undergird

verb
un·​der·​gird | \ ˌən-dər-ˈgərd How to pronounce undergird (audio) \
undergirded; undergirding; undergirds

Definition of undergird

transitive verb

1 archaic : to make secure underneath took measures to undergird the ship — Acts 27:17 (Revised Standard Version)
2 : to form the basis or foundation of : strengthen, support facts and statistics subtly undergird his commentary— Susan Q. Stranahan

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Did You Know?

The English verb gird means, among other things, "to encircle or bind with a flexible band." When undergird first entered English in the 16th century it meant "to make secure underneath," as by passing a rope or chain underneath something (such as a ship). That literal sense has long since fallen out of use, but in the 19th century undergird picked up the figurative "strengthen" or "support" sense that we still use. Gird and consequently undergird both derive from the Old English geard, meaning "enclosure" or "yard." Gird also gives us girder, a noun referring to a horizontal piece supporting a structure.

Examples of undergird in a Sentence

the theory of evolution undergirds virtually all of modern biology
Recent Examples on the Web It’s about protecting the economy and the people who undergird it. WSJ, "Financial Regulators Versus Climate Change," 22 Dec. 2020 Instead, according to Inam, three fundamental pillars should undergird any use of A.I. Jeremy Kahn, Fortune, "Could “Mindful A.I.” be the key to successful A.I.?," 22 Sep. 2020 The questions that undergird these principles are rooted in the complexity of managing a corporation today. Judith Samuelson, Quartz, "The ghost of Milton Friedman will haunt the markets until companies fix CEO pay," 16 Sep. 2020 What happened to the conservative principles that used to undergird the party for decades? CNN, "Opinion: The Republican Party has a tough choice to make," 21 Aug. 2020 There is much to praise in the report, which properly grounds its conception of human rights in the natural-law principles that undergird the American Founding. Alexandra Desanctis, National Review, "The U.S. Commission on Unalienable Rights Sidesteps Abortion," 19 Aug. 2020 That shift in thinking, Mina argues, should undergird a shift in our national strategy. Robinson Meyer, The Atlantic, "The Way Out," 14 Aug. 2020 But having those difficult conversations that undergird the activists that led to the toppling? Chris Joyner, ajc, "As monuments tumble, are we ‘erasing’ history? Historians say no," 12 July 2020 Cooder also offered a tribute to another key player in the Cash universe: Luther Perkins, whose tick-tock guitar rhythms undergirded countless classic songs. Greg Kot, chicagotribune.com, "Review: Rosanne Cash and Ry Cooder put fresh twist on Johnny Cash songs at Chicago Theatre," 19 June 2019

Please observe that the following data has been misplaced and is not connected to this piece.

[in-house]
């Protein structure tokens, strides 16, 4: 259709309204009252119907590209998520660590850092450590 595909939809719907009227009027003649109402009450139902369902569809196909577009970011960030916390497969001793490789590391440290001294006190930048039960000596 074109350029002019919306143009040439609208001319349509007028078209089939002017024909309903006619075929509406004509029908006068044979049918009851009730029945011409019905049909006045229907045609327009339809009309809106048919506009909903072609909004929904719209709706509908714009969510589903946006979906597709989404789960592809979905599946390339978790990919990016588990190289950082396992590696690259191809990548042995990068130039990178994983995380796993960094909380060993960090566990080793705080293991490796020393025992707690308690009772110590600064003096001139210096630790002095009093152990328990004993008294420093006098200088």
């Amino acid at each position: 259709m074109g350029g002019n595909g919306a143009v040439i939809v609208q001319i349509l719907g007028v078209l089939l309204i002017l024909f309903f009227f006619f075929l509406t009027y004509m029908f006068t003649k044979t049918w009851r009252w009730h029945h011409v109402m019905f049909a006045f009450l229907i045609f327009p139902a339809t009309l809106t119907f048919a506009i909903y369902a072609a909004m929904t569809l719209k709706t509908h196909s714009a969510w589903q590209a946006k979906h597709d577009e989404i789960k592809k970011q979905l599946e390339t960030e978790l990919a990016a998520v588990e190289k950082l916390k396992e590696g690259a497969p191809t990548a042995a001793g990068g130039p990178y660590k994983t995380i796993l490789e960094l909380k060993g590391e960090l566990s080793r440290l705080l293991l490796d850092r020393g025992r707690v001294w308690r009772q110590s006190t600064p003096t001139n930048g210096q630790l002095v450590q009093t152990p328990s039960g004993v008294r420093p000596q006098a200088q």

These example sentences are selected automatically from various online news sources to reflect current usage of the word 'undergird.' Views expressed in the examples do not represent the opinion of Merriam-Webster or its editors. Send us feedback.

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First Known Use of undergird

1526, in the meaning defined at sense 1

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The first known use of undergird was in 1526

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Last Updated

30 Dec 2020

Cite this Entry

“Undergird.” Merriam-Webster.com Dictionary, Merriam-Webster, https://www.merriam-webster.com/dictionary/undergird. Accessed 25 Jan. 2021.

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More Definitions for undergird

undergird

verb
How to pronounce undergird (audio)

English Language Learners Definition of undergird

chiefly US : to strengthen or support (something) from below

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